Margaret Todd 1935 – 2017

Margaret Todd was born in 1935 in the UK and passed on to the theatre in the sky 02 September 2017 at the fine age of 82 years.
Life was not easy between wars and during the Second World War and Margaret and her brother were brought up in St Georges children’s home in Harrogate Yorkshire. It was here that her acting career started at the tender age of 8 or 9 in the homes performance of “The Royal Arms”.

Margaret Todd

The bug had bitten and her passion for acting grew stronger and stronger. After leaving the home she continued with her dream and travelled the country on tour. Life was tough but her passion for acting made up for it.

She eventually settled down and entered nursing becoming a Midwife based in Blackpool North West England – it brings to mind the picture of “Nurse Gladys Emmanuel” from the UK sitcom “Open all Hours.

After moving to South Africa life did not get easier, long hours in the hospital and a young little Murray to bring up. Her final working life was spent not welcoming little fingers and toes into this world but comforting old ladies as a matron of an old age home in JHB, another 24/7 job.

But during all the hardships she still managed to follow her dreams and passion for theatre, entertaining children and adults alike and encouraging and spreading her passion of theatre to as many people as possible.

Margaret was performing, directing and sometimes acting in shows for several of the East Rand societies including Protea. She finally got a permanent home in the “Old Post office in Boksburg and transformed it into a little theatre, and built a reputation for Farce attracting actors from all over the East Rand. It was not long before she built a reputation as ”Queen of South African Farce” and quickly added to her many awards from the AAPA and later SANCTA. BATS, (Boksburg Arts and Theatre Society), was now known throughout what is now Gauteng and beyond.

During this time the bug also bit her son Murray from school plays to community theatre to the professional stage Murray gave her so much joy and pride to see him perform and continue fulfilling what was her passion and dreams.

When the Boksburg Municipality began an upgrade of the Old Post Office unfortunately it turned out a disaster for traditional theatre and BATS effectively closed. At this time Protea who had always had a “resident director” so to speak was struggling that is until Margaret came back to town.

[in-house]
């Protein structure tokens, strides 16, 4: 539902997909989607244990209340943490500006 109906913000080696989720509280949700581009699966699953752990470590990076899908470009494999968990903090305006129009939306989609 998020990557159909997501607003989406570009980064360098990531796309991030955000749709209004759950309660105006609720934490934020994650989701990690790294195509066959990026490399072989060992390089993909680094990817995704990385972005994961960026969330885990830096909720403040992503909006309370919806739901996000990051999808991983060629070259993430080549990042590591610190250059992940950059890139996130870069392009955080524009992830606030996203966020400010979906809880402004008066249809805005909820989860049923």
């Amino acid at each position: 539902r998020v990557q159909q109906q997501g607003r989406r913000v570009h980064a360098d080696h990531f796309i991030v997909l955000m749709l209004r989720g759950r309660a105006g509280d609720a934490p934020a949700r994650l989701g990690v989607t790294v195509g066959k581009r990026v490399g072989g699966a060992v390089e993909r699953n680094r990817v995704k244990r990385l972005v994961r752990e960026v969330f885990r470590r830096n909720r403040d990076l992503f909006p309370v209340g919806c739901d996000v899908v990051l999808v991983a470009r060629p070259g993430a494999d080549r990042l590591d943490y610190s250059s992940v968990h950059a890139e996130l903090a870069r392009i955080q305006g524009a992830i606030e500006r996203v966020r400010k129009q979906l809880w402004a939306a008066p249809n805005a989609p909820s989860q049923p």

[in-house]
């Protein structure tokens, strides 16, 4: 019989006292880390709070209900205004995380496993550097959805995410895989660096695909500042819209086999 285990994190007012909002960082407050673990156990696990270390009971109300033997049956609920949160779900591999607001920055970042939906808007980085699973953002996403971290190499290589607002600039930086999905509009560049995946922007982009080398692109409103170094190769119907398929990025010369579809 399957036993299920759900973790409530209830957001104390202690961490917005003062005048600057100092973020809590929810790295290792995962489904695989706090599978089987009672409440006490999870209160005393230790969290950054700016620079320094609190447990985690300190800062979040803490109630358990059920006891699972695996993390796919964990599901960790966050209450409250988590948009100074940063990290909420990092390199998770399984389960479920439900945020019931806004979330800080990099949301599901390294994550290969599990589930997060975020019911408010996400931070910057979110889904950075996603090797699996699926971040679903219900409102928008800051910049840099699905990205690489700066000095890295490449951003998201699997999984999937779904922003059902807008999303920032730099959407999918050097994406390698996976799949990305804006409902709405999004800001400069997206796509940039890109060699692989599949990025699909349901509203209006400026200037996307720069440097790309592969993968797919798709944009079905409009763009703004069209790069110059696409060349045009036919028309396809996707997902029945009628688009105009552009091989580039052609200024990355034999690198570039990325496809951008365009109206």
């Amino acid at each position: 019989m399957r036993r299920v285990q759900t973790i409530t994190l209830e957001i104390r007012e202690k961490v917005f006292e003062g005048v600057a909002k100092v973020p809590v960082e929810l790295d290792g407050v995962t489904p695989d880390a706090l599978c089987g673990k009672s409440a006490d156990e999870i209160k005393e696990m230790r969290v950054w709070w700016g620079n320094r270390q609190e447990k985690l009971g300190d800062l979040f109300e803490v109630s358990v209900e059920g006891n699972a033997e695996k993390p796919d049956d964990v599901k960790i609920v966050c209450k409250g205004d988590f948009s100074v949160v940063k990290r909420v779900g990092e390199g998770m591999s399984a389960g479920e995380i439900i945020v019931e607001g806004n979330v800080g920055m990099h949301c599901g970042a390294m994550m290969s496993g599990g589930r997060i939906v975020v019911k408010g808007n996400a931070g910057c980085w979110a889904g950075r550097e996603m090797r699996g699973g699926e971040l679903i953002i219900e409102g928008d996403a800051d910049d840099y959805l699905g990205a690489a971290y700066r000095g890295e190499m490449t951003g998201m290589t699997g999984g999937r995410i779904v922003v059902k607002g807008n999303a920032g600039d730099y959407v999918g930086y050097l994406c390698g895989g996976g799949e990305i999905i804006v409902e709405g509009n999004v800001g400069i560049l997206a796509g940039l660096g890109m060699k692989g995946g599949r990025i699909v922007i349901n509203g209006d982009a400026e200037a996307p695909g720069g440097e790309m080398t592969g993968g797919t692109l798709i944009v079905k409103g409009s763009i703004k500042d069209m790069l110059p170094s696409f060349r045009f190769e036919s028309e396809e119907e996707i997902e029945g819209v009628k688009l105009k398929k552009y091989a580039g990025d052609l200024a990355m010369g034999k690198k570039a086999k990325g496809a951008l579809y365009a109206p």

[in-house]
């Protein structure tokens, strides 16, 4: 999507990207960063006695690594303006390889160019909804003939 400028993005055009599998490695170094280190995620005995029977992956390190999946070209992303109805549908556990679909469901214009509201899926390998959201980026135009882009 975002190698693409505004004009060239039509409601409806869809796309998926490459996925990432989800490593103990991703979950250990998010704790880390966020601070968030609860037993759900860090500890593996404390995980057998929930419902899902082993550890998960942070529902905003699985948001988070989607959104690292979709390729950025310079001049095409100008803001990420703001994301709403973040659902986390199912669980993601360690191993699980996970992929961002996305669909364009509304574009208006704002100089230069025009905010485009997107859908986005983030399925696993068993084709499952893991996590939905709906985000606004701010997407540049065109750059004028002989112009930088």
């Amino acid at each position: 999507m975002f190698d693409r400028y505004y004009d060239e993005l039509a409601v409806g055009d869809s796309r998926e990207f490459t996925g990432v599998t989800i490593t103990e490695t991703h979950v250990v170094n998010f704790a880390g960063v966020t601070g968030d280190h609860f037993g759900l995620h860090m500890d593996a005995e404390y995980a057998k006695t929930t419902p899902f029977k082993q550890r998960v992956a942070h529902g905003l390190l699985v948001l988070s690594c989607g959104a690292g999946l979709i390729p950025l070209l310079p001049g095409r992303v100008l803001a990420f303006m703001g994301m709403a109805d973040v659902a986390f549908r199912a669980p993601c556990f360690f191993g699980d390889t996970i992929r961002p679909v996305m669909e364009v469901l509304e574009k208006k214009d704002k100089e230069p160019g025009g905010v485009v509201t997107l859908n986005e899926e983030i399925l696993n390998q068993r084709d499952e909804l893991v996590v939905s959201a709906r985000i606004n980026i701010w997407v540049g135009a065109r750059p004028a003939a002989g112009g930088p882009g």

Protea changed it programme from two musicals a year one junior and one senior to one mixed age musical and of course a Margaret farce. Directing the next 19 out of 22 shows she became the Matron of Protea. She was casting and directing the children of the children who performed under her years earlier.

The Royal Arms

Some of the well-known performers who passed through Protea and benefited from her passion and direction were: – Graham and Christine Weir; Jenny Da Lenta; Ken Robinson; Susan Webster; Nick Steers; Bronwyn Evans; Lee-Ann Shepherd; and by far the most well-known – Monique Nortjie from ‘The Coco Nuts” and Egoli, not forgetting of course Brandon Auret and Murray from just about everything both local and international.

Margaret was many things to many people, a mother, a nurse, a friend, an aunty, a teacher an agony aunt and a pillar of strength. Perhaps her only failing was that she was too trusting of people expecting everyone to be as honest as her. She called a spade a spade, claimed to be suffering from Turrets as many of her theatre children will recognise her sudden screams of “MUFFS”.

Margaret got her way with most things like 99.99% of the time, on stage and set. She took great delight in writing in cameo parts for some of us staunch back-stage actors. Whether it was a voice over, milk man, paper boy, walk-on drunk falling into a coffin, a Pink Rabbit, a Grandfather clock dressed in long johns it was always difficult in fact near impossible to say no.

Some of us still have the bruises from trying!

For what you have given community theatre and especially in recent times to all involved in BATS and Protea Stage Productions there are not enough words to say THANK YOU! You will be sorely missed but in the words of any good show missing a lead actor “the show must go on” and thanks to Margaret Protea will go on.

Rest in peace Margaret the pain is over, from Protea our deepest sympathy and condolences to family and friends and to all those who knew her, be assured you will not be forgotten.

Margaret Todd